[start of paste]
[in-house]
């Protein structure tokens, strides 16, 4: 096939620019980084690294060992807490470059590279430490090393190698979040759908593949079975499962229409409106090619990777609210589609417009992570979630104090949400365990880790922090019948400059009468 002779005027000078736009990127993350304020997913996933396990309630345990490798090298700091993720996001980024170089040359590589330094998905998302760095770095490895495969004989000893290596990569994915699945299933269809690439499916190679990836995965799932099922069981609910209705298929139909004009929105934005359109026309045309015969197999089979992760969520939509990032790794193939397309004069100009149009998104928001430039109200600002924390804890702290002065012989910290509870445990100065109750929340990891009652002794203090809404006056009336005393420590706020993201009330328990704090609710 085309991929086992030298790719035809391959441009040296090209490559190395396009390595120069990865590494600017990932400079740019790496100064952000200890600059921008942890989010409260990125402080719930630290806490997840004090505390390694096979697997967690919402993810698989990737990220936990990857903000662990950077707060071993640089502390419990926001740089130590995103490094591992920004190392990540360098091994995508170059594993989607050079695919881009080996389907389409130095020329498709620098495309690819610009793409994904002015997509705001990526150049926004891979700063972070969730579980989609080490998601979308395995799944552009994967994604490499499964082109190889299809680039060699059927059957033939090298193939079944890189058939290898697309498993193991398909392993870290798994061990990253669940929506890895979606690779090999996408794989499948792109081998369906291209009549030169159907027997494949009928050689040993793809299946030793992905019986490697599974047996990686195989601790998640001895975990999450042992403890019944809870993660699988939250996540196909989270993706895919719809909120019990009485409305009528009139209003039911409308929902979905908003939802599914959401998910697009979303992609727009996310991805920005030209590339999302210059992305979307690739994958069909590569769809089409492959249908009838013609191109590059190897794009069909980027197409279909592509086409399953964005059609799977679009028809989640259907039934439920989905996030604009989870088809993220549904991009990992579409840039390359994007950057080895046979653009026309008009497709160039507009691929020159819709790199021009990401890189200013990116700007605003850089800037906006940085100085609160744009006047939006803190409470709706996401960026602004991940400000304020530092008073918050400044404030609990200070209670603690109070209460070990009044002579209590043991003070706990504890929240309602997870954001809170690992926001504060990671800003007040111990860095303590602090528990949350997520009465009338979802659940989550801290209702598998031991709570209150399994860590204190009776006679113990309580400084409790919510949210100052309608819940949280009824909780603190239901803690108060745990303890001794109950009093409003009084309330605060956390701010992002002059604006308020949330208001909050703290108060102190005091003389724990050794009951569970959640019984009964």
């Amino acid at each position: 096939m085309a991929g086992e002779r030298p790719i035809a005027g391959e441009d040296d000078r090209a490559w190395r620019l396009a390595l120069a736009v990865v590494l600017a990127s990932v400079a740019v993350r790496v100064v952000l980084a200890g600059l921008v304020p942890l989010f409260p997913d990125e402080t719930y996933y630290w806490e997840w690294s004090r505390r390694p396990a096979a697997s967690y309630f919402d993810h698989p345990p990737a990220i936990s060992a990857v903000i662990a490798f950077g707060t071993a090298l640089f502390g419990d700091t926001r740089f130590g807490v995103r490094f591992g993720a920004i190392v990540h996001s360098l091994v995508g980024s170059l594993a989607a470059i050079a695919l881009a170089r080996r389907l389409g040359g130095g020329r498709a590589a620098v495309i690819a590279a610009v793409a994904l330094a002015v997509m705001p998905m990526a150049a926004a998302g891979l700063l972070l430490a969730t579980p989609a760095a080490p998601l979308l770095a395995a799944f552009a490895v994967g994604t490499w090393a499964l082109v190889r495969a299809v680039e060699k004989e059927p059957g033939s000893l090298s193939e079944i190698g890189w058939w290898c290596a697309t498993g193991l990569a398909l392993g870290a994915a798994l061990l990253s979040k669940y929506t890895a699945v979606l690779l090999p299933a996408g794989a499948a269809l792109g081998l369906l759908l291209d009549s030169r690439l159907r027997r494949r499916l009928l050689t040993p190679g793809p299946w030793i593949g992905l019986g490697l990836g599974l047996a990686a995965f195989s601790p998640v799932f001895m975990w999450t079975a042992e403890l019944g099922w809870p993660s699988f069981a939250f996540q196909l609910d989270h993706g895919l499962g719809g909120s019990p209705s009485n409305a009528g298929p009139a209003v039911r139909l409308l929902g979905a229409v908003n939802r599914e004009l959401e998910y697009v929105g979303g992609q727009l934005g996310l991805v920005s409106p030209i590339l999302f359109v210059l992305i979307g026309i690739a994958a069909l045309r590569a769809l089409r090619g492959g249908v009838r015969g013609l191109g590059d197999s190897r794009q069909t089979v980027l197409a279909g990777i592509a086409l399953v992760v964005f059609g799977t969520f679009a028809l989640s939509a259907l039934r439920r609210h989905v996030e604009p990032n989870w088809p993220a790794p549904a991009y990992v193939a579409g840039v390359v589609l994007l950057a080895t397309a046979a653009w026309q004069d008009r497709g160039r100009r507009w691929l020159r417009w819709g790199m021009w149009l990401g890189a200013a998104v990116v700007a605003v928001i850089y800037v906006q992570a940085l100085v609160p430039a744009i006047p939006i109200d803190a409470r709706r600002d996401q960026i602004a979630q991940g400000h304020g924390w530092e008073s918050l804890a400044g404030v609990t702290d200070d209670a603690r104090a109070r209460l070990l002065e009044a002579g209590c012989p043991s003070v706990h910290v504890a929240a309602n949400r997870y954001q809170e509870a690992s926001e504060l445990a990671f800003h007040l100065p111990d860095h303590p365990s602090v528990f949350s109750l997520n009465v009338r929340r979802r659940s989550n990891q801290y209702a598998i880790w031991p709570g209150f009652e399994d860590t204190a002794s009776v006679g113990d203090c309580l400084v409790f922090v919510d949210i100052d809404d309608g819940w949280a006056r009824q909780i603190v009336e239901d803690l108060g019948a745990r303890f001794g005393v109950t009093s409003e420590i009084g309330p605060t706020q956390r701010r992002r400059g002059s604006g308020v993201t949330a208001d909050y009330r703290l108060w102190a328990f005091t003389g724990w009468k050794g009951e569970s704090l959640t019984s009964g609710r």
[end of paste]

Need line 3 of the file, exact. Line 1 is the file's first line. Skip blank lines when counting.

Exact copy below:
């Amino acid at each position: 096939m085309a991929g086992e002779r030298p790719i035809a005027g391959e441009d040296d000078r090209a490559w190395r620019l396009a390595l120069a736009v990865v590494l600017a990127s990932v400079a740019v993350r790496v100064v952000l980084a200890g600059l921008v304020p942890l989010f409260p997913d990125e402080t719930y996933y630290w806490e997840w690294s004090r505390r390694p396990a096979a697997s967690y309630f919402d993810h698989p345990p990737a990220i936990s060992a990857v903000i662990a490798f950077g707060t071993a090298l640089f502390g419990d700091t926001r740089f130590g807490v995103r490094f591992g993720a920004i190392v990540h996001s360098l091994v995508g980024s170059l594993a989607a470059i050079a695919l881009a170089r080996r389907l389409g040359g130095g020329r498709a590589a620098v495309i690819a590279a610009v793409a994904l330094a002015v997509m705001p998905m990526a150049a926004a998302g891979l700063l972070l430490a969730t579980p989609a760095a080490p998601l979308l770095a395995a799944f552009a490895v994967g994604t490499w090393a499964l082109v190889r495969a299809v680039e060699k004989e059927p059957g033939s000893l090298s193939e079944i190698g890189w058939w290898c290596a697309t498993g193991l990569a398909l392993g870290a994915a798994l061990l990253s979040k669940y929506t890895a699945v979606l690779l090999p299933a996408g794989a499948a269809l792109g081998l369906l759908l291209d009549s030169r690439l159907r027997r494949r499916l009928l050689t040993p190679g793809p299946w030793i593949g992905l019986g490697l990836g599974l047996a990686a995965f195989s601790p998640v799932f001895m975990w999450t079975a042992e403890l019944g099922w809870p993660s699988f069981a939250f996540q196909l609910d989270h993706g895919l499962g719809g909120s019990p209705s009485n409305a009528g298929p009139a209003v039911r139909l409308l929902g979905a229409v908003n939802r599914e004009l959401e998910y697009v929105g979303g992609q727009l934005g996310l991805v920005s409106p030209i590339l999302f359109v210059l992305i979307g026309i690739a994958a069909l045309r590569a769809l089409r090619g492959g249908v009838r015969g013609l191109g590059d197999s190897r794009q069909t089979v980027l197409a279909g990777i592509a086409l399953v992760v964005f059609g799977t969520f679009a028809l989640s939509a259907l039934r439920r609210h989905v996030e604009p990032n989870w088809p993220a790794p549904a991009y990992v193939a579409g840039v390359v589609l994007l950057a080895t397309a046979a653009w026309q004069d008009r497709g160039r100009r507009w691929l020159r417009w819709g790199m021009w149009l990401g890189a200013a998104v990116v700007a605003v928001i850089y800037v906006q992570a940085l100085v609160p430039a744009i006047p939006i109200d803190a409470r709706r600002d996401q960026i602004a979630q991940g400000h304020g924390w530092e008073s918050l804890a400044g404030v609990t702290d200070d209670a603690r104090a109070r209460l070990l002065e009044a002579g209590c012989p043991s003070v706990h910290v504890a929240a309602n949400r997870y954001q809170e509870a690992s926001e504060l445990a990671f800003h007040l100065p111990d860095h303590p365990s602090v528990f949350s109750l997520n009465v009338r929340r979802r659940s989550n990891q801290y209702a598998i880790w031991p709570g209150f009652e399994d860590t204190a002794s009776v006679g113990d203090c309580l400084v409790f922090v919510d949210i100052d809404d309608g819940w949280a006056r009824q909780i603190v009336e239901d803690l108060g019948a745990r303890f001794g005393v109950t009093s409003e420590i009084g309330p605060t706020q956390r701010r992002r400059g002059s604006g308020v993201t949330a208001d909050y009330r703290l108060w102190a328990f005091t003389g724990w009468k050794g009951e569970s704090l959640t019984s009964g609710r």